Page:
(ANIMAL RESEARCH) In a move that would nearly put an end to government research on chimpanzees as soon as this March, the National Institutes of Health (NIH) is proposing to retire all but 50 of the remaining 360 chimpanzees currently being used for federally funded research. The panel has recommended phasing out all current biomedical research grants involving research chimps, banning chimpanzee breeding, and retiring the chimps to sanctuaries such as Chimp Haven—the only sanctuary that receives government funding to care for government owned chimps. Read on to learn more about this victory and, while the NIH is currently accepting public comments on the matter, be sure to make your voice heard. — Global Animal
ABC News, Barbara Schmitt
Chimp Haven, outside Shreveport, La., welcomed seven research chimpanzees into their new home, a move that came on the heels of an NIH proposal that recommends all but 50 of the 360 chimpanzees currently being used in federally funded research be retired.
The recommendation would effectively end most biomedical research projects in the U.S. that involve chimpanzees. The remaining colony of 50 chimps would primarily be used for behavioral research.
The National Institutes of Health formed the committee following a 2011 report from the Institute of Medicine that found most biomedical research involving chimps was unnecessary. The committee also suggests major cuts to grants for studying chimps in laboratories, as well as ceasing to breed them for research, and it sets a high bar for research involving the remaining chimps.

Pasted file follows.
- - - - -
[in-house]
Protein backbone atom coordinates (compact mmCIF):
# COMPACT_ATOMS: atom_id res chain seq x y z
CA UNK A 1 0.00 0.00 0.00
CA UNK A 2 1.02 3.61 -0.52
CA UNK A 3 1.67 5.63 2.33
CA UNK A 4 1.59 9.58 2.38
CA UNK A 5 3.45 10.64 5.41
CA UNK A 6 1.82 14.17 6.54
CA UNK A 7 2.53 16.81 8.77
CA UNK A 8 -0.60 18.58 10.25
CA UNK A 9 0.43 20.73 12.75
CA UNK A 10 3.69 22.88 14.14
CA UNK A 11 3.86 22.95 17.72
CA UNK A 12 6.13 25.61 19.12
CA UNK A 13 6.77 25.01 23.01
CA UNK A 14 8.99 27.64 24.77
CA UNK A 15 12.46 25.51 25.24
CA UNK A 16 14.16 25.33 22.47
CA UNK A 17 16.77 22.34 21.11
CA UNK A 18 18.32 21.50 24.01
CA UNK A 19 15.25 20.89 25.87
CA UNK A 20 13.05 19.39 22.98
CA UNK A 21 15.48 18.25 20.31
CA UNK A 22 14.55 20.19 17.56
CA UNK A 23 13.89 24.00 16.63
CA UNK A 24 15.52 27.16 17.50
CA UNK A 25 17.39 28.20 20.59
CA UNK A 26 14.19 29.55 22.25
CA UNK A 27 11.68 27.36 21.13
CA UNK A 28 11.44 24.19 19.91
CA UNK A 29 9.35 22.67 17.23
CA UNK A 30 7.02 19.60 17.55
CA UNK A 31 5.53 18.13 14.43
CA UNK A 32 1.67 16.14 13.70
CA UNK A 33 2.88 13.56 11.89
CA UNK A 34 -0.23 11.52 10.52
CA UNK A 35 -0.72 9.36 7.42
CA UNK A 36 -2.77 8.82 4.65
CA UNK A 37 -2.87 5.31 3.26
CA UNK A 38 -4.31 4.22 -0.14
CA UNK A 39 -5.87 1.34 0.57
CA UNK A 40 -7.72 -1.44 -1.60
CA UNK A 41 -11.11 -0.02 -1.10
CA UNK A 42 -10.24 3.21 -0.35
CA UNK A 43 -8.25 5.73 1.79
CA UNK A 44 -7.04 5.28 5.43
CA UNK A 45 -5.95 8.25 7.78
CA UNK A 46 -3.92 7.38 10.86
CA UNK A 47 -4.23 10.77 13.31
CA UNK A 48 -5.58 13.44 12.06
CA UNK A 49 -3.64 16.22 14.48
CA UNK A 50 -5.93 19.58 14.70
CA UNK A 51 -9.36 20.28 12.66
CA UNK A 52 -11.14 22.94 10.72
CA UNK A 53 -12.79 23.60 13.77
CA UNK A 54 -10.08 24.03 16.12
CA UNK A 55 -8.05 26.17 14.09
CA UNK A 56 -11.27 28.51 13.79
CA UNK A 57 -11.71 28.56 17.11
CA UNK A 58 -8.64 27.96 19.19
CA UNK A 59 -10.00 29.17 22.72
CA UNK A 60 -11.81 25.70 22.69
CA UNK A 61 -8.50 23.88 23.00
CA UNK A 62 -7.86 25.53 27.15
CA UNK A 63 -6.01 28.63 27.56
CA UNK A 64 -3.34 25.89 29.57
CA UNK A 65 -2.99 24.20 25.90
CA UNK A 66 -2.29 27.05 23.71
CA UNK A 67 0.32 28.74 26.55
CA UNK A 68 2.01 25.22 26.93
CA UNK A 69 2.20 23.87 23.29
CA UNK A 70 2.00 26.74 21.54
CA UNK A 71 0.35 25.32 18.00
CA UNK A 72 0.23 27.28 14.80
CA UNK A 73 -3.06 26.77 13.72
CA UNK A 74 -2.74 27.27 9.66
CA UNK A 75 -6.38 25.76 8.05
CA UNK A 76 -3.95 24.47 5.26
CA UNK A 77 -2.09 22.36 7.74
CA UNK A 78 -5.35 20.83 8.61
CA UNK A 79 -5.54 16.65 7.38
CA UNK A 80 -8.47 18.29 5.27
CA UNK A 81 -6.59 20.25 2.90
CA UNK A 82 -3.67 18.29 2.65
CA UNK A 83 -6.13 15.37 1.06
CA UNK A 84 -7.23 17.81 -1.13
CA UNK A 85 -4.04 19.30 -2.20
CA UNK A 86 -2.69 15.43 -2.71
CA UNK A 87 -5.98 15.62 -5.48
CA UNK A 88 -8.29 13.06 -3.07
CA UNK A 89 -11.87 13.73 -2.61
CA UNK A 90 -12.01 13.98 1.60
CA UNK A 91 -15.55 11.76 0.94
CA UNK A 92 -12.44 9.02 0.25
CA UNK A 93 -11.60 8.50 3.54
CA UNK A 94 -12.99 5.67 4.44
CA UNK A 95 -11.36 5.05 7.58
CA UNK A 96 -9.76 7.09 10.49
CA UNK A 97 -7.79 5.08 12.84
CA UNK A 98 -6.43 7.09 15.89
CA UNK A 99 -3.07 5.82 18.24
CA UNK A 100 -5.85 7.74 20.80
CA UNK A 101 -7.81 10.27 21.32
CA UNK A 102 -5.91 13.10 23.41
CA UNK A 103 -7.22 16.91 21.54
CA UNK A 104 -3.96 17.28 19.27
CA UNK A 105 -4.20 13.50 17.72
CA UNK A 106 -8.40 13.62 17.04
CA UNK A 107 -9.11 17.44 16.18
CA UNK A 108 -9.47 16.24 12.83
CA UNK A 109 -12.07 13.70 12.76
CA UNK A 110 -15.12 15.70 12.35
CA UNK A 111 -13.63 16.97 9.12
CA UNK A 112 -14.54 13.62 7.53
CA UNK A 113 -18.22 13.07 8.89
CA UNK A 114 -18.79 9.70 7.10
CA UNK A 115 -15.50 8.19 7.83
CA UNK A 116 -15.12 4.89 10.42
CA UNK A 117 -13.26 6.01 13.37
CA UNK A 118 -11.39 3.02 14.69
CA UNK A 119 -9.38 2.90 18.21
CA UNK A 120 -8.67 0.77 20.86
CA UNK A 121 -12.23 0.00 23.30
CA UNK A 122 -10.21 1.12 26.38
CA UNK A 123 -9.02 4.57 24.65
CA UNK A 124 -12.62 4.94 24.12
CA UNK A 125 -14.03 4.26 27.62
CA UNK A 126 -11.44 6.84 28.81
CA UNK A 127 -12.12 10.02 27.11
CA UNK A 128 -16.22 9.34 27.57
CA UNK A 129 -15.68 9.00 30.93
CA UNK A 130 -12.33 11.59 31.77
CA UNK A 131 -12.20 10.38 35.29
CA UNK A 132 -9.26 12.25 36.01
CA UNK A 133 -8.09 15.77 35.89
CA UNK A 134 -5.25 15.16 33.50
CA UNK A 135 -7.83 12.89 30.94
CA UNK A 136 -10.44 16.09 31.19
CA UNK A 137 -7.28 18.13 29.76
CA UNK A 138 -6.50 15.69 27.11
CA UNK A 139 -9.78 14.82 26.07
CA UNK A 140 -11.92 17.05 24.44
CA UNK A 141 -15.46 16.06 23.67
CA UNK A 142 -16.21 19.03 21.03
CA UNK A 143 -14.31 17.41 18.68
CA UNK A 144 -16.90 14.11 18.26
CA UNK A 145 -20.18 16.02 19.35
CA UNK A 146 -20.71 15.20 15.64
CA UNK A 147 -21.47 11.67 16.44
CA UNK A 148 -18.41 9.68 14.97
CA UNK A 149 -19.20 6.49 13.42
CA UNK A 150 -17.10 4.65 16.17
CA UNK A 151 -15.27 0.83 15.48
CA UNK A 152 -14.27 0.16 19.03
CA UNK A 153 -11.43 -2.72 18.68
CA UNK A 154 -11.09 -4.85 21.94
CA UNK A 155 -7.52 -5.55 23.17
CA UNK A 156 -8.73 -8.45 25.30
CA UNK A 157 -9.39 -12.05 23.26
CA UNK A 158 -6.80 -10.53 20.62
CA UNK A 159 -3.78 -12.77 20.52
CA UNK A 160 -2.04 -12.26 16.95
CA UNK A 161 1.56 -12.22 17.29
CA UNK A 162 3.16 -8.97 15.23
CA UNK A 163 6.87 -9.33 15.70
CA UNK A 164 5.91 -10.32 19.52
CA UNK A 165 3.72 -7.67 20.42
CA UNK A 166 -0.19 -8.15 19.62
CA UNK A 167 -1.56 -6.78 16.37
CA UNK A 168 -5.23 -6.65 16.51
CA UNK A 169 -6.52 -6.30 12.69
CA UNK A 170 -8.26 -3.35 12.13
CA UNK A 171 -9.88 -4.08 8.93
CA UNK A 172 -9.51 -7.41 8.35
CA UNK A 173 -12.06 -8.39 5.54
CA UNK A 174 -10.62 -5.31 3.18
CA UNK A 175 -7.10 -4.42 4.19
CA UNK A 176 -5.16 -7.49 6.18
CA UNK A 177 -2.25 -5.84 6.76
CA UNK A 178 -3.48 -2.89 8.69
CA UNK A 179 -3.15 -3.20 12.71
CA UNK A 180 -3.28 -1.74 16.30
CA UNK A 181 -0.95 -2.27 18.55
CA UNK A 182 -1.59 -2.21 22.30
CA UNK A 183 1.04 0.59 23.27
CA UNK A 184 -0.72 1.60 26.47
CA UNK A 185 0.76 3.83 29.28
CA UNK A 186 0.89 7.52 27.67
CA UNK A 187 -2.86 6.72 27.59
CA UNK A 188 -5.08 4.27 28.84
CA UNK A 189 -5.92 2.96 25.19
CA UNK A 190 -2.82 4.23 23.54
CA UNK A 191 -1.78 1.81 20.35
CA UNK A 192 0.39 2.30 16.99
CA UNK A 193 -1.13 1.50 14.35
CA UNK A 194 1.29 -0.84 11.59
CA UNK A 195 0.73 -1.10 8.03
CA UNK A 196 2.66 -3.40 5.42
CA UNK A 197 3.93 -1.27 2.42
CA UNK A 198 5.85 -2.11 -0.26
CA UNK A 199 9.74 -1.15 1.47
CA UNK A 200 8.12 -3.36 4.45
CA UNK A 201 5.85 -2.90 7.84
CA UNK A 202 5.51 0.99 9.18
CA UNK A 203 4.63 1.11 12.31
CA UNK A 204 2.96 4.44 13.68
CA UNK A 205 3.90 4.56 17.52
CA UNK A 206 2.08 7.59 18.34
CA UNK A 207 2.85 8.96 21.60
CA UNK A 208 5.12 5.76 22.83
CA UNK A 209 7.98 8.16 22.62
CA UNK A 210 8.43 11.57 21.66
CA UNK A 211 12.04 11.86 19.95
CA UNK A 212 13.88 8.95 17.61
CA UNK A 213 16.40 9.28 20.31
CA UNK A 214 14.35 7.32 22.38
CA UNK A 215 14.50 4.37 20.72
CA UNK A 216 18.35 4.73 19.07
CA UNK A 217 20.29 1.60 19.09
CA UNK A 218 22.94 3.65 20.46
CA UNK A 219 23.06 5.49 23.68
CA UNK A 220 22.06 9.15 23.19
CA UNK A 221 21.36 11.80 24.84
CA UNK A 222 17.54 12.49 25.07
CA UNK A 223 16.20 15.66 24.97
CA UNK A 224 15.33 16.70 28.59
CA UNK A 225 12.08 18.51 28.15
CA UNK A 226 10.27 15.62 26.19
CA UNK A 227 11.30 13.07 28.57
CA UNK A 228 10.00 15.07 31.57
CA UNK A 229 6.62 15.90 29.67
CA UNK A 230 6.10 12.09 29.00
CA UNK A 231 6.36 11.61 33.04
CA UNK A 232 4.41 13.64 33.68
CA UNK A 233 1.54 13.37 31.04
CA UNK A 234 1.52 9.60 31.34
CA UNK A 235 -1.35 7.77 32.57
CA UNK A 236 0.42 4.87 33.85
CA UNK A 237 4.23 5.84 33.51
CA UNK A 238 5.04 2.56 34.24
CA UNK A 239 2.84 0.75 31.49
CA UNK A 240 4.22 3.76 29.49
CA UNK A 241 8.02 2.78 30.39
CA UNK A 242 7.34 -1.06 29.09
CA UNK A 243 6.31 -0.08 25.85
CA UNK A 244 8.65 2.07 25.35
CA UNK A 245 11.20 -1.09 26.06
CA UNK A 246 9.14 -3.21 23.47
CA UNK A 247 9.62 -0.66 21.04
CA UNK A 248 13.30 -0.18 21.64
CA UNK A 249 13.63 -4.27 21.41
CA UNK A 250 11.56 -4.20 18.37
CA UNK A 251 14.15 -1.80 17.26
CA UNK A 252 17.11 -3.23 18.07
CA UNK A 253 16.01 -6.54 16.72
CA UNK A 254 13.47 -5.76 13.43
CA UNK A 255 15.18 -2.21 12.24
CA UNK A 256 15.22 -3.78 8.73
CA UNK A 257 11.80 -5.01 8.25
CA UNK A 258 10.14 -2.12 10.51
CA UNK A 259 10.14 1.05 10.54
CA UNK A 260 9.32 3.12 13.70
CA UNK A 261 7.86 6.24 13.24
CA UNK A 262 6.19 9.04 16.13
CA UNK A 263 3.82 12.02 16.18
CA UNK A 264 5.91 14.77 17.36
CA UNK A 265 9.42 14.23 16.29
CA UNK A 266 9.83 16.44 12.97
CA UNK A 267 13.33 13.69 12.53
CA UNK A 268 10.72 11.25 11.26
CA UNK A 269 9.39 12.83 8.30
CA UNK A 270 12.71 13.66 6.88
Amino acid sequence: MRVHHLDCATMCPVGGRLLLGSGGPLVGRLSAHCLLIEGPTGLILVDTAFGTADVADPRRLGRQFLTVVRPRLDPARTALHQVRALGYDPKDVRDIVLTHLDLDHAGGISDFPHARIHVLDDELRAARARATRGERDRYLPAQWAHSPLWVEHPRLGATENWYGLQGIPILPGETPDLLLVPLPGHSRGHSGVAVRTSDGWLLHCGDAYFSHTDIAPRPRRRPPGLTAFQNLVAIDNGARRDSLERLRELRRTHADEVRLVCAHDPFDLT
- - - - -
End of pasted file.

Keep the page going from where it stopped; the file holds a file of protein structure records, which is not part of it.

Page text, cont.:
The recommendations were celebrated by animal rights groups that have made efforts to put an end to animal testing. “We’re certainly pleased that the United States has finally joined the rest of the world in ending the national disgrace that is the experimentation on chimpanzees,” said Justin Goodman, director of laboratory investigations for the People for the Ethical Treatment of Animals.
The recommendations are now in a procedural stage that allows for public comment during the next 60 days, at the end of which the NIH director will make an announcement on whether the government agency will implement the changes.
In the meantime, Chimp Haven, the only federally approved animal retirement sanctuary in the country, is preparing for the announcement, expected some time in March. The haven is already caring for 109 retired federally owned chimps, and officials there are proceeding under the assumption the NIH will implement the recommendation.
“If there are more chimpanzees the government deems ready for retirement, we are thrilled to have the opportunity to be able to take them in and take care of them and give them the humane care that they deserve,” Karen Allen, Chimp Haven’s national advancement director, told ABC News.
The move to end most research projects using chimpanzees will have limited to no impact on bio medical research according to the NIH CoC. At a press conference yesterday, the group’s co-chair, Dr. Daniel Geschwind, noted there are “…other animal models and other ways of doing the studies that might be more efficient, that wouldn’t require the chimpanzees.”
The seven chimps that arrived today join 109 federally owned chimps that already call Chimp Haven home. Under its contract with the government, Chimp Haven is responsible for 25% of costs associated with caring for retired chimps and is currently raising $2.5 million to meet that demand. The government is responsible for the other 75%; it’s unclear where the NIH will get those funds if the proposal is implemented.